Expanded eligibility criteria are likely to increase these concerns. They will certainly sharpen the concerns for doctors who already object to participating in assisted dying, whether that’s on principle or out of concern for safety under the Act’s existing requirements. Expanded criteria may also create new conscience issues for doctors who don’t currently object.This cohort of practitioners may, for example, be perfectly happy providing assisted dying in some cases, like end-stage cancer, but object to providing it in others, say, if the law was extended to the kind of “grievous and irremediable” conditions covered in Canada, which includes neurological conditions like Parkinson’s disease, multiple sclerosis, and dementia. Doctors, and others, may also oppose the broader cultural message that expansion would send—that living with some kind of impairment or disability reduces the value of that person’s life or society’s commitment to providing them with care and treatment.

At the same time as doctors may have more conscience concerns, the polling suggests many members of the public will see these concerns as hindering their access to the life-ending procedures they want. The combined effect may be increased friction between doctors who worry about where the end-of-life regime is taking us, and the public who apparently see doctors more as providers of consumer services than as conscientious professionals.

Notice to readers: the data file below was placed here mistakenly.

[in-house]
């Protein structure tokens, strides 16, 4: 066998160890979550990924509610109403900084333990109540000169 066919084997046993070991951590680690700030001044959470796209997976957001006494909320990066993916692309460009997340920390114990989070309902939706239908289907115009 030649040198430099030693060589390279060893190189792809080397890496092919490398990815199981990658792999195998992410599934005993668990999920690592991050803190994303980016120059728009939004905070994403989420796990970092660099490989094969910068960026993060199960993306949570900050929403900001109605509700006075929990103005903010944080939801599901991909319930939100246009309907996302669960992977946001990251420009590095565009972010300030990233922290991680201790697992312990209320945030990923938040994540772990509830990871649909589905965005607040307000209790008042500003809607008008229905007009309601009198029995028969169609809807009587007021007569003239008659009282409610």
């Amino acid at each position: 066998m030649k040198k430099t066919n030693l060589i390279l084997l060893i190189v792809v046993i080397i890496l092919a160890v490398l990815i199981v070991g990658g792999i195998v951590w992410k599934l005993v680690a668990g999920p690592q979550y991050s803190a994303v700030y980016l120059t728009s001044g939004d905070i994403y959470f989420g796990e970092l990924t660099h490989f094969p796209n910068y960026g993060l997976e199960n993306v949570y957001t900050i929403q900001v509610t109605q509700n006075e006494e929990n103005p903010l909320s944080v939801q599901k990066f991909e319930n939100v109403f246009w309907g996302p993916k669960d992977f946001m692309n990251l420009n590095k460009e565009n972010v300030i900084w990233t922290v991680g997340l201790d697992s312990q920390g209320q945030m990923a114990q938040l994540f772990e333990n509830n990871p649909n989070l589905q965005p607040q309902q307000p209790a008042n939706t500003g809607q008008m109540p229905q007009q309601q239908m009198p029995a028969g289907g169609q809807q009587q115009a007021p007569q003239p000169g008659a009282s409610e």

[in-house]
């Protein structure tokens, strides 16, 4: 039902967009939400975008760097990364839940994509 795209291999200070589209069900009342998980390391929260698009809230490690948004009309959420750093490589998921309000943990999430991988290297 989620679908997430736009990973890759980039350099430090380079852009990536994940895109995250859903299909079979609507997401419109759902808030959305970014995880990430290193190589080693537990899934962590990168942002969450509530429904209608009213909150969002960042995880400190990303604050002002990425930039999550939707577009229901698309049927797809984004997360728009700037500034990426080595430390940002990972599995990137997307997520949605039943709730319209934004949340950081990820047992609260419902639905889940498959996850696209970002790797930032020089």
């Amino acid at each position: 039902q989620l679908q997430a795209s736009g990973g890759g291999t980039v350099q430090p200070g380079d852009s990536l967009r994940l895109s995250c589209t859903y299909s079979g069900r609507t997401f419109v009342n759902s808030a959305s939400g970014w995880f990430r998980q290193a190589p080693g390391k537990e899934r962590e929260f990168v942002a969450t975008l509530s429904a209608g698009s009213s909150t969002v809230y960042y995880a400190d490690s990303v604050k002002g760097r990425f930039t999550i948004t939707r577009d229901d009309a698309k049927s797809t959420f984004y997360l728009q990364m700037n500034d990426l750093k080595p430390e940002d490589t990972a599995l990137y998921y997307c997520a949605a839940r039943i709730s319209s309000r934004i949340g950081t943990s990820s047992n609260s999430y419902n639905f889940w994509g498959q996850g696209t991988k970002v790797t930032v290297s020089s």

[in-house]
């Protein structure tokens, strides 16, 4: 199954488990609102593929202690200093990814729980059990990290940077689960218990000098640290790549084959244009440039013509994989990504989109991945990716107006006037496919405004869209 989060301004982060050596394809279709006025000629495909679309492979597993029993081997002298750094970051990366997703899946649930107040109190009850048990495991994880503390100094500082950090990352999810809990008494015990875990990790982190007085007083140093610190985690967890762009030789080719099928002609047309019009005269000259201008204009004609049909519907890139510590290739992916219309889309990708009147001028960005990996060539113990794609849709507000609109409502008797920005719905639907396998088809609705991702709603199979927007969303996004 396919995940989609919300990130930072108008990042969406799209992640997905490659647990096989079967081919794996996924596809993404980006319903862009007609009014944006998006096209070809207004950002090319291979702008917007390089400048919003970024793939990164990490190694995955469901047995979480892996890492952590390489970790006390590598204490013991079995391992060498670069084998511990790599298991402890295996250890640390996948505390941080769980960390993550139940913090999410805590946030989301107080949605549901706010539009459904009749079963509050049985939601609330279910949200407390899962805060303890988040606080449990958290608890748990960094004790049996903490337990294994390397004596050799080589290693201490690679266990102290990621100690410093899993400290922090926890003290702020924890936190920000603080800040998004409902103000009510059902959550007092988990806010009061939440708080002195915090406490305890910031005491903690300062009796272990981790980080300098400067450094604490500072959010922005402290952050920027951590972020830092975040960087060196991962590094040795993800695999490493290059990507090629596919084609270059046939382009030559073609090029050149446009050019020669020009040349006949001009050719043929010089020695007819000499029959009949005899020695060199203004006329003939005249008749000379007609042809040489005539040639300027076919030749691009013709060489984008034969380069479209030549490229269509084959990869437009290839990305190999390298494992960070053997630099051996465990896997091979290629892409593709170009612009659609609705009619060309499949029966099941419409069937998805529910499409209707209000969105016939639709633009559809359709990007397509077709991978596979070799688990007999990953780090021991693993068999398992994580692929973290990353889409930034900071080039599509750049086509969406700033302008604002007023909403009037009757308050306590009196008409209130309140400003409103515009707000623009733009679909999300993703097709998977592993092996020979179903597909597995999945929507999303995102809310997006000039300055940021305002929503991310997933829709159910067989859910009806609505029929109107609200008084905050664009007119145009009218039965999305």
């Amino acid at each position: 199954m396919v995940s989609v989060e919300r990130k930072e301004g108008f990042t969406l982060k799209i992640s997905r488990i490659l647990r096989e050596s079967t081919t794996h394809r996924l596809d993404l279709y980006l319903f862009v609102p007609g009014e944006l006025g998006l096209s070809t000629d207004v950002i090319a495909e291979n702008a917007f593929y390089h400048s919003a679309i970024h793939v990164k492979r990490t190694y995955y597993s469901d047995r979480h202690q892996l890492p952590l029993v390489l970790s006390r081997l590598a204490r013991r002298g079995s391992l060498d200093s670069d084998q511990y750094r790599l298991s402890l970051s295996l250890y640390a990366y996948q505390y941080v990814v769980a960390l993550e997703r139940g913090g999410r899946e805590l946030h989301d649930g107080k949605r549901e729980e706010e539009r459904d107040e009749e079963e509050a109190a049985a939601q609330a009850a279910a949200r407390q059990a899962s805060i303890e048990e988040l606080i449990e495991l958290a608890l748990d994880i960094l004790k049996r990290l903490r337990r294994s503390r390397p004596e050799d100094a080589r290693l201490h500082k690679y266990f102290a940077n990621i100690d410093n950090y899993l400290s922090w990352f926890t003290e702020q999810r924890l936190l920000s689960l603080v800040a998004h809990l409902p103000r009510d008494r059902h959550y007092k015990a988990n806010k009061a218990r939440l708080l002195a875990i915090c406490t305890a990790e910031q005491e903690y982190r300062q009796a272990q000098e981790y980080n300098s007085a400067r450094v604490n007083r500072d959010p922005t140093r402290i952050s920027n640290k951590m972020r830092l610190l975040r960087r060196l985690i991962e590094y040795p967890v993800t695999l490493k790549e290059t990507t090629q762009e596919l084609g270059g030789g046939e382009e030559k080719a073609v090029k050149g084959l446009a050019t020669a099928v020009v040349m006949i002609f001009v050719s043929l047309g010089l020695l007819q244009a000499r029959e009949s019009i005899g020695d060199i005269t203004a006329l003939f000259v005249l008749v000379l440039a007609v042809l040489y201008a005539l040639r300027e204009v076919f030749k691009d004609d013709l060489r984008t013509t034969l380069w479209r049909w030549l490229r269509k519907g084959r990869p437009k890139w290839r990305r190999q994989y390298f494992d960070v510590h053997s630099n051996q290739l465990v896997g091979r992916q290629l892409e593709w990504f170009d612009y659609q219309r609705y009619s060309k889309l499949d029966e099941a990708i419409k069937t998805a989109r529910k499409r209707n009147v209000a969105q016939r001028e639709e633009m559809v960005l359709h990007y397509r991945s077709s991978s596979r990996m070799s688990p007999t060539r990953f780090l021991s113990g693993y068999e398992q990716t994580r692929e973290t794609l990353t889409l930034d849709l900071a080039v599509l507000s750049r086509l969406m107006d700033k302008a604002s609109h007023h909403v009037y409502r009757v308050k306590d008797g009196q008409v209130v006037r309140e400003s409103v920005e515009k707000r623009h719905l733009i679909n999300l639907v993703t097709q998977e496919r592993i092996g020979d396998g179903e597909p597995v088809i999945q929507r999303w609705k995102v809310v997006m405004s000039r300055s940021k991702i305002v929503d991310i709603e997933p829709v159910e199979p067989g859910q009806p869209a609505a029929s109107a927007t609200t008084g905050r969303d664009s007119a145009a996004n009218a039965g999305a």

If doctors are at all concerned about this, now is a good time to start engaging with the upcoming review. Doctors may have ideas about its terms of reference and want to share them with the Minister. They may want to get together with colleagues to discuss how to constructively share a medical perspective with the review. They may have concerns about the various pressures that can already influence patients to consider assisted dying, like economic or sector constraints that can limit vulnerable patients’ access to services. They may be concerned that the review could increase pressure on hospices or other institutions to help patients access assisted dying. Or doctors may have observed the current practice of euthanasia and assisted suicide and have stories they think the review, and maybe the public, should hear.

Whatever the concerns, the review is a chance to inform policy and practice, and to speak into the suggestions of law change. Nearly 800 New Zealanders have received euthanasia or assisted suicide since November 2021. It would be a shame to let the review pass us by and to find ourselves, in another five years, wondering where the last half-decade went, and what happened to that opportunity to engage.

Read "Students and Social Transition"
Alex Penk
June 10, 2024